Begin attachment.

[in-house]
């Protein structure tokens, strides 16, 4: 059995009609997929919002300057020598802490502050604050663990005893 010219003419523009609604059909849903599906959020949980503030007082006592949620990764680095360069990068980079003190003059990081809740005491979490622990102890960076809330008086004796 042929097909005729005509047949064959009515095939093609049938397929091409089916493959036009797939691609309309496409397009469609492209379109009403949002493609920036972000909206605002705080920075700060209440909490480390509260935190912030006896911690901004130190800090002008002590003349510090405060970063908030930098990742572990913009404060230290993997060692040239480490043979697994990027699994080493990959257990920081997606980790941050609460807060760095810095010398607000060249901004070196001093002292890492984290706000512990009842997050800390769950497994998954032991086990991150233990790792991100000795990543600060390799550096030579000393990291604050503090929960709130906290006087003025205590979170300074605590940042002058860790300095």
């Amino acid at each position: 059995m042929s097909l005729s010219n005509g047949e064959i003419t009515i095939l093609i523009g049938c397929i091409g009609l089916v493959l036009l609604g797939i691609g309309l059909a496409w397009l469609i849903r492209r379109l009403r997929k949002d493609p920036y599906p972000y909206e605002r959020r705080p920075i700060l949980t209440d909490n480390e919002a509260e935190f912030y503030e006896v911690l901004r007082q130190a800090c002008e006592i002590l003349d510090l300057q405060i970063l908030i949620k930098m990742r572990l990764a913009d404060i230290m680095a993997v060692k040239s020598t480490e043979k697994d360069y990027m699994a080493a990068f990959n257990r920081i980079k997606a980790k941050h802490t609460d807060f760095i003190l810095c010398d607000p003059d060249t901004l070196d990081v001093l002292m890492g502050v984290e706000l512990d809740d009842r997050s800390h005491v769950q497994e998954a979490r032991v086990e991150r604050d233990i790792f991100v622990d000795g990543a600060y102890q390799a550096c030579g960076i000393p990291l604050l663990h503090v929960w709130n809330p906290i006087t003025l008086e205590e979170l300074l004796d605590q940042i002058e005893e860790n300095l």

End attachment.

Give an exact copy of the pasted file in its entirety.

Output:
[in-house]
């Protein structure tokens, strides 16, 4: 059995009609997929919002300057020598802490502050604050663990005893 010219003419523009609604059909849903599906959020949980503030007082006592949620990764680095360069990068980079003190003059990081809740005491979490622990102890960076809330008086004796 042929097909005729005509047949064959009515095939093609049938397929091409089916493959036009797939691609309309496409397009469609492209379109009403949002493609920036972000909206605002705080920075700060209440909490480390509260935190912030006896911690901004130190800090002008002590003349510090405060970063908030930098990742572990913009404060230290993997060692040239480490043979697994990027699994080493990959257990920081997606980790941050609460807060760095810095010398607000060249901004070196001093002292890492984290706000512990009842997050800390769950497994998954032991086990991150233990790792991100000795990543600060390799550096030579000393990291604050503090929960709130906290006087003025205590979170300074605590940042002058860790300095």
């Amino acid at each position: 059995m042929s097909l005729s010219n005509g047949e064959i003419t009515i095939l093609i523009g049938c397929i091409g009609l089916v493959l036009l609604g797939i691609g309309l059909a496409w397009l469609i849903r492209r379109l009403r997929k949002d493609p920036y599906p972000y909206e605002r959020r705080p920075i700060l949980t209440d909490n480390e919002a509260e935190f912030y503030e006896v911690l901004r007082q130190a800090c002008e006592i002590l003349d510090l300057q405060i970063l908030i949620k930098m990742r572990l990764a913009d404060i230290m680095a993997v060692k040239s020598t480490e043979k697994d360069y990027m699994a080493a990068f990959n257990r920081i980079k997606a980790k941050h802490t609460d807060f760095i003190l810095c010398d607000p003059d060249t901004l070196d990081v001093l002292m890492g502050v984290e706000l512990d809740d009842r997050s800390h005491v769950q497994e998954a979490r032991v086990e991150r604050d233990i790792f991100v622990d000795g990543a600060y102890q390799a550096c030579g960076i000393p990291l604050l663990h503090v929960w709130n809330p906290i006087t003025l008086e205590e979170l300074l004796d605590q940042i002058e005893e860790n300095l």